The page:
Initializes an application's use of the WinINet functions.
void InternetOpenA( LPCSTR lpszAgent, DWORD dwAccessType, LPCSTR lpszProxy, LPCSTR lpszProxyBypass, DWORD dwFlags );
Pointer to a null-terminated string that specifies the name of the application or entity calling the WinINet functions. This name is used as the user agent in the HTTP protocol.
Type of access required. This parameter can be one of the following values.
||Resolves all host names locally.|
||Retrieves the proxy or direct configuration from the registry.|
||Retrieves the proxy or direct configuration from the registry and prevents the use of a startup Microsoft JScript or Internet Setup (INS) file.|
||Passes requests to the proxy unless a proxy bypass list is supplied and the name to be resolved bypasses the proxy. In this case, the function uses INTERNET_OPEN_TYPE_DIRECT.|
Pointer to a null-terminated string that specifies the name of the proxy server(s) to use when proxy access is specified by setting dwAccessType to INTERNET_OPEN_TYPE_PROXY. Do not use an empty string, because InternetOpen will use it as the proxy name. The WinINet functions recognize only CERN type proxies (HTTP only) and the TIS FTP gateway (FTP only). If Microsoft Internet Explorer is installed, these functions also support SOCKS proxies. FTP requests can be made through a CERN type proxy either by changing them to an HTTP request or by using InternetOpenUrl. If dwAccessType is not set to INTERNET_OPEN_TYPE_PROXY, this parameter is ignored and should be NULL. For more information about listing proxy servers, see the Listing Proxy Servers section of Enabling Internet Functionality.
Pointer to a null-terminated string that specifies an optional list of host names or IP addresses, or both, that should not be routed through the proxy when dwAccessType is set to INTERNET_OPEN_TYPE_PROXY. The list can contain wildcards. Do not use an empty string, because InternetOpen will use it as the proxy bypass list. If this parameter specifies the "<local>" macro, the function bypasses the proxy for any host name that does not contain a period.
By default, WinINet will bypass the proxy for requests that use the host names "localhost", "loopback", "127.0.0.1", or "[::1]". This behavior exists because a remote proxy server typically will not resolve these addresses properly.Internet Explorer 9: You can remove the local computer from the proxy bypass list using the "<-loopback>" macro.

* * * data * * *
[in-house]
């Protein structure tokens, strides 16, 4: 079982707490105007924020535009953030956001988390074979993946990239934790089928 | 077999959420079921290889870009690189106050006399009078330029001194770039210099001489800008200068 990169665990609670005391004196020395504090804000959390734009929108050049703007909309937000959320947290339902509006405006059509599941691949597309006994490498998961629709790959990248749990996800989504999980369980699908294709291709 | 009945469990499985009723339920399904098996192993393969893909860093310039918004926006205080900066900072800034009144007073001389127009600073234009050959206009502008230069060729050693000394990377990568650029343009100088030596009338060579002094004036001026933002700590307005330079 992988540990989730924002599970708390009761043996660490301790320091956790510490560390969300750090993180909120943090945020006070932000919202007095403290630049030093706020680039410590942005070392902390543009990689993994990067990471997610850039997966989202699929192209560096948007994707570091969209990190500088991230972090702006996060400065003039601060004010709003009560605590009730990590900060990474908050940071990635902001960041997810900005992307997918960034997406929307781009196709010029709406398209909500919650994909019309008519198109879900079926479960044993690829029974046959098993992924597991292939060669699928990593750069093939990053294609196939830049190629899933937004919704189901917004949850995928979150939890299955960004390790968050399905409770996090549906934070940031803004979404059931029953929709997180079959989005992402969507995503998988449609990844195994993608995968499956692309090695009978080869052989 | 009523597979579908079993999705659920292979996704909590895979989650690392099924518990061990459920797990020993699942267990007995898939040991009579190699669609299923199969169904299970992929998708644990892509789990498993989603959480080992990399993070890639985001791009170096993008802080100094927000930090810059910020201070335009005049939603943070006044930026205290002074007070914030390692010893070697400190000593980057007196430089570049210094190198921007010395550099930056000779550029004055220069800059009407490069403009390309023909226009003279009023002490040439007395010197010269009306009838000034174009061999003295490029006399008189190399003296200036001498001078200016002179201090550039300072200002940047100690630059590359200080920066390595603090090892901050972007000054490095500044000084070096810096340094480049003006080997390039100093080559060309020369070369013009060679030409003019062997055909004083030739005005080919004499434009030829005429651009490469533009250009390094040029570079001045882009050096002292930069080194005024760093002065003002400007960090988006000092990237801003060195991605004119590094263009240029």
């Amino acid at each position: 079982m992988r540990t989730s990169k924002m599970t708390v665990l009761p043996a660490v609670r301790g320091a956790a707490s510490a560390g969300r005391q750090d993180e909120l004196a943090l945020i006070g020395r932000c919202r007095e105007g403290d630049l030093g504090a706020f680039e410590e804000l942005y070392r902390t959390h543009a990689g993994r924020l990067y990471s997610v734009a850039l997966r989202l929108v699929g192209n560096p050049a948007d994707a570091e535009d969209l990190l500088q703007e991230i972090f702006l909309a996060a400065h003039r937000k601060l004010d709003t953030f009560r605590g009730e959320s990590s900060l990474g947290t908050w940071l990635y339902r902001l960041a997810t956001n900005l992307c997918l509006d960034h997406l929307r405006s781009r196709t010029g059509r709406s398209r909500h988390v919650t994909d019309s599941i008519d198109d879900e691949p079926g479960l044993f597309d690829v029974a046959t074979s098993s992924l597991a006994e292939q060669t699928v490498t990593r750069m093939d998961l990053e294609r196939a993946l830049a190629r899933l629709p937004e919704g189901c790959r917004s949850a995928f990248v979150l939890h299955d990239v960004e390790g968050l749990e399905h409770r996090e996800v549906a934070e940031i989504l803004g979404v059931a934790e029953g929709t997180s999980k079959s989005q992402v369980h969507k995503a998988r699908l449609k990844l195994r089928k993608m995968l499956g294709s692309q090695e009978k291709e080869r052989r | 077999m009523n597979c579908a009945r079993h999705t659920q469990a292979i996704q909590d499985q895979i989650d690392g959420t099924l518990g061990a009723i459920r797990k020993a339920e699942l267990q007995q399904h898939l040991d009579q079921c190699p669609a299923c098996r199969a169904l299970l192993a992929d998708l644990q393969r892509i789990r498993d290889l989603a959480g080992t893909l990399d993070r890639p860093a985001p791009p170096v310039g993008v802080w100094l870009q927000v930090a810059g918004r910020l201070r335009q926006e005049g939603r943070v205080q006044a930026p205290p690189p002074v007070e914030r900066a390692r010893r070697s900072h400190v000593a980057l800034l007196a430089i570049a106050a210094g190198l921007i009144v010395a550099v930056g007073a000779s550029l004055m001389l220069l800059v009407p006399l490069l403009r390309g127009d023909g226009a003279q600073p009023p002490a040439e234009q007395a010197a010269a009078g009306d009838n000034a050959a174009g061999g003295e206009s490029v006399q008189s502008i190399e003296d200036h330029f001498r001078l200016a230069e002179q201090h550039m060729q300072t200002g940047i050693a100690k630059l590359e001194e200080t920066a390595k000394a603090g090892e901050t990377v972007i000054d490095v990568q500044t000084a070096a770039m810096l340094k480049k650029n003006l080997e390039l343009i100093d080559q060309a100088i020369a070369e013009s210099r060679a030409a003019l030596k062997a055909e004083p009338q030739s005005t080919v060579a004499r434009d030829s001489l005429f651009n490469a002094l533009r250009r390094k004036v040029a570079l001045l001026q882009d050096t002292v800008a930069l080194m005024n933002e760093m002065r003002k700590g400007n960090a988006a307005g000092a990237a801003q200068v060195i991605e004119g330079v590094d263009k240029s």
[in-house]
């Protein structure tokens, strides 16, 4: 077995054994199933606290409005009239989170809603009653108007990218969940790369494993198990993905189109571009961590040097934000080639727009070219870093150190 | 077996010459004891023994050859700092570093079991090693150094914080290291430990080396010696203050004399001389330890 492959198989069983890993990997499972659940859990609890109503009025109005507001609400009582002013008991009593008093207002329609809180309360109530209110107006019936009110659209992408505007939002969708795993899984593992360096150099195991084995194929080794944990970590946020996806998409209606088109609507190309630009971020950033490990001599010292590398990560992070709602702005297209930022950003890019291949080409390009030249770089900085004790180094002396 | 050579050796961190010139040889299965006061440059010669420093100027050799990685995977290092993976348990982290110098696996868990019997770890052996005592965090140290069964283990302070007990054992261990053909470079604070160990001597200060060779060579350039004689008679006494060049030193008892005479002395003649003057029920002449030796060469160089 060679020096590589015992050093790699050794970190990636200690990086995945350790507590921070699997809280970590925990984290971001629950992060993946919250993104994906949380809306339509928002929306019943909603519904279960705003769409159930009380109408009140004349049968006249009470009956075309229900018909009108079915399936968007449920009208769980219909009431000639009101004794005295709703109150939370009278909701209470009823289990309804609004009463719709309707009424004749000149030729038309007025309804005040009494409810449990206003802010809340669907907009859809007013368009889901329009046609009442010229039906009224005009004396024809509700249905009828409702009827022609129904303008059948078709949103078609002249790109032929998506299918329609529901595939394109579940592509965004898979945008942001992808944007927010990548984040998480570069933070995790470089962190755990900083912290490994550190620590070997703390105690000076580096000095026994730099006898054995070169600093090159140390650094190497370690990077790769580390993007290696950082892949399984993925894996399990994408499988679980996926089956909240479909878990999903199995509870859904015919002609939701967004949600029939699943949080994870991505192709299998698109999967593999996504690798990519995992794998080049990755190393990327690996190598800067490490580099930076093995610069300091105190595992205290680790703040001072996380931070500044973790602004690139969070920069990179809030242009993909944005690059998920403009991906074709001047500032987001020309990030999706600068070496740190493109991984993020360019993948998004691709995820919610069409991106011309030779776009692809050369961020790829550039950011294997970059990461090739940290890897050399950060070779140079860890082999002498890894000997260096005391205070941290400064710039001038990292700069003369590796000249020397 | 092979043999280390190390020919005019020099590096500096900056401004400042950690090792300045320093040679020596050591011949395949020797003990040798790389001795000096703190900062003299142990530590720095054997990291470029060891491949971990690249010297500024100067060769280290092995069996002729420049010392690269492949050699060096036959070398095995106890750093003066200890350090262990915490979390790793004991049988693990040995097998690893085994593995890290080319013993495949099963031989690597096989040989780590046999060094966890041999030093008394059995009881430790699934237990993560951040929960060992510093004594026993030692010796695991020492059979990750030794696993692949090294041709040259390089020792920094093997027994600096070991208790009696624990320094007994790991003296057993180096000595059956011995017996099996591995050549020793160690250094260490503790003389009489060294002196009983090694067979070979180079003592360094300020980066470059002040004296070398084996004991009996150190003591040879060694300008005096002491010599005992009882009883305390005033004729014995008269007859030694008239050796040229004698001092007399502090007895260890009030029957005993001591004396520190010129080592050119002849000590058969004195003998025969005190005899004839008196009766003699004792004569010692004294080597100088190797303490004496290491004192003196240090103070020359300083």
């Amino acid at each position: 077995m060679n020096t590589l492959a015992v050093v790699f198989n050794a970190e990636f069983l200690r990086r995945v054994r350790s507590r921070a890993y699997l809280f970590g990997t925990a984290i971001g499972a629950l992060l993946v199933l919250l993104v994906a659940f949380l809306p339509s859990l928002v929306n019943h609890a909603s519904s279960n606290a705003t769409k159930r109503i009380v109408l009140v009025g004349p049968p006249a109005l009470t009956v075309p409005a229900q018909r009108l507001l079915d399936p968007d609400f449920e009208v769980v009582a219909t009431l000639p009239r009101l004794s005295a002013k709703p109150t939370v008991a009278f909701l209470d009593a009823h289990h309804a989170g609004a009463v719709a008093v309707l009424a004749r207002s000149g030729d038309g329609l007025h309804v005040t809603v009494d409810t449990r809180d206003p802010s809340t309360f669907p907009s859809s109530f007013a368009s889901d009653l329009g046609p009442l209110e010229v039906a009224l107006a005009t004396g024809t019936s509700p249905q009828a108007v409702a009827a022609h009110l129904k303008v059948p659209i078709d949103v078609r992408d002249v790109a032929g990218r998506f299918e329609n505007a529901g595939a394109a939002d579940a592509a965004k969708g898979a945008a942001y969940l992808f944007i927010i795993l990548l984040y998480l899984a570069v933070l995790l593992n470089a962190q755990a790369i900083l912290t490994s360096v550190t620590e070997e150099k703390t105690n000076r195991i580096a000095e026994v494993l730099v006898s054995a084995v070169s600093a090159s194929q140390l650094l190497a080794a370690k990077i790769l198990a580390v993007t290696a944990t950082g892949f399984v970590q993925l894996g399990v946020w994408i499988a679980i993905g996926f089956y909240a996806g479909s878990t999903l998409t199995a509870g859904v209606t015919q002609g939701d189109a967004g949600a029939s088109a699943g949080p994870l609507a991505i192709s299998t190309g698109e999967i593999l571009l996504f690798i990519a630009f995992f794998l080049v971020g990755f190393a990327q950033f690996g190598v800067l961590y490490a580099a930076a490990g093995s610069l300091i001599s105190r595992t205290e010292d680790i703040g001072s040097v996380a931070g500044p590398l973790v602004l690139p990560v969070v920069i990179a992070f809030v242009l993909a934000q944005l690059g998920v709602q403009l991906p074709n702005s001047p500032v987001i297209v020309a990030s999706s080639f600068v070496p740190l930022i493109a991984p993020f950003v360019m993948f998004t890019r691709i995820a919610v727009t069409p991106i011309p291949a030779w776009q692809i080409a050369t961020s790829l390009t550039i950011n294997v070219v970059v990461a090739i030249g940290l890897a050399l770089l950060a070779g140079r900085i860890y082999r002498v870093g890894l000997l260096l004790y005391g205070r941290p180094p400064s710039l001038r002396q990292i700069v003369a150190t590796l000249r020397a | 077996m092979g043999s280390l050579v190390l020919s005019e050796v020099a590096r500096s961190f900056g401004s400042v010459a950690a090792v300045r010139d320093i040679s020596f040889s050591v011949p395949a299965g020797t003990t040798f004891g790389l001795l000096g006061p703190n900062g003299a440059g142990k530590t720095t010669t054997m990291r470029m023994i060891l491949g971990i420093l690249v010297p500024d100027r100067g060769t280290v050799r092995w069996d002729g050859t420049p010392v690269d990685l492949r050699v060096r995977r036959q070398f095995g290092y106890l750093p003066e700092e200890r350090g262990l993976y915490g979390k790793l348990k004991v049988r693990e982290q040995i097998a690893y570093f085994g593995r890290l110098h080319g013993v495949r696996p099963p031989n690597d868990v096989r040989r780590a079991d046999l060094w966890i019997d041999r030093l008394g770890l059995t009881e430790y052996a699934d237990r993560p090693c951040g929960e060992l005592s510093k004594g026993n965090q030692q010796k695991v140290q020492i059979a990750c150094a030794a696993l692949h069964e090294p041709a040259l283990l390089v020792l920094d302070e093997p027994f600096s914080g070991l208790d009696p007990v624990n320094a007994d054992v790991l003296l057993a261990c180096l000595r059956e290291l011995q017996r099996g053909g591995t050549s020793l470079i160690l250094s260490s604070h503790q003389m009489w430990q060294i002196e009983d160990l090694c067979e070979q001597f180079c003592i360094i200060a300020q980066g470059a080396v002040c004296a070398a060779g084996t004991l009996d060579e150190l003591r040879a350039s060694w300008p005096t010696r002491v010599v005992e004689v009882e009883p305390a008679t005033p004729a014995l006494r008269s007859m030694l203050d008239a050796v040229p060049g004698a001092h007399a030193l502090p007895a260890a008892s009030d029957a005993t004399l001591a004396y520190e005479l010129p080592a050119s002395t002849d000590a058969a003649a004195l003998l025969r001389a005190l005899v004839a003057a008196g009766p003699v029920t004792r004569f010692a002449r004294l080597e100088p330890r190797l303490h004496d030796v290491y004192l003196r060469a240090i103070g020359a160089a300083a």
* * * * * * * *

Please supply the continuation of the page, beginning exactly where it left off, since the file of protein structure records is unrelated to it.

If dwAccessType is not set to INTERNET_OPEN_TYPE_PROXY, this parameter is ignored and should be NULL.
Options. This parameter can be a combination of the following values.
||Makes only asynchronous requests on handles descended from the handle returned from this function.|
||Does not make network requests. All entities are returned from the cache. If the requested item is not in the cache, a suitable error, such as ERROR_FILE_NOT_FOUND, is returned.|
||Identical to INTERNET_FLAG_FROM_CACHE. Does not make network requests. All entities are returned from the cache. If the requested item is not in the cache, a suitable error, such as ERROR_FILE_NOT_FOUND, is returned.|
Returns a valid handle that the application passes to subsequent WinINet functions. If InternetOpen fails, it returns NULL. To retrieve a specific error message, call GetLastError.
InternetOpen is the first WinINet function called by an application. It tells the Internet DLL to initialize internal data structures and prepare for future calls from the application. When the application finishes using the Internet functions, it should call InternetCloseHandle to free the handle and any associated resources.
The application can make any number of calls to InternetOpen, though a single call is normally sufficient. The application might need to define separate behaviors for each InternetOpen instance, such as different proxy servers configured for each.
Like all other aspects of the WinINet API, this function cannot be safely called from within DllMain or the constructors and destructors of global objects.
The wininet.h header defines InternetOpen as an alias which automatically selects the ANSI or Unicode version of this function based on the definition of the UNICODE preprocessor constant. Mixing usage of the encoding-neutral alias with code that not encoding-neutral can lead to mismatches that result in compilation or runtime errors. For more information, see Conventions for Function Prototypes.
|Minimum supported client||Windows 2000 Professional [desktop apps only]|
|Minimum supported server||Windows 2000 Server [desktop apps only]|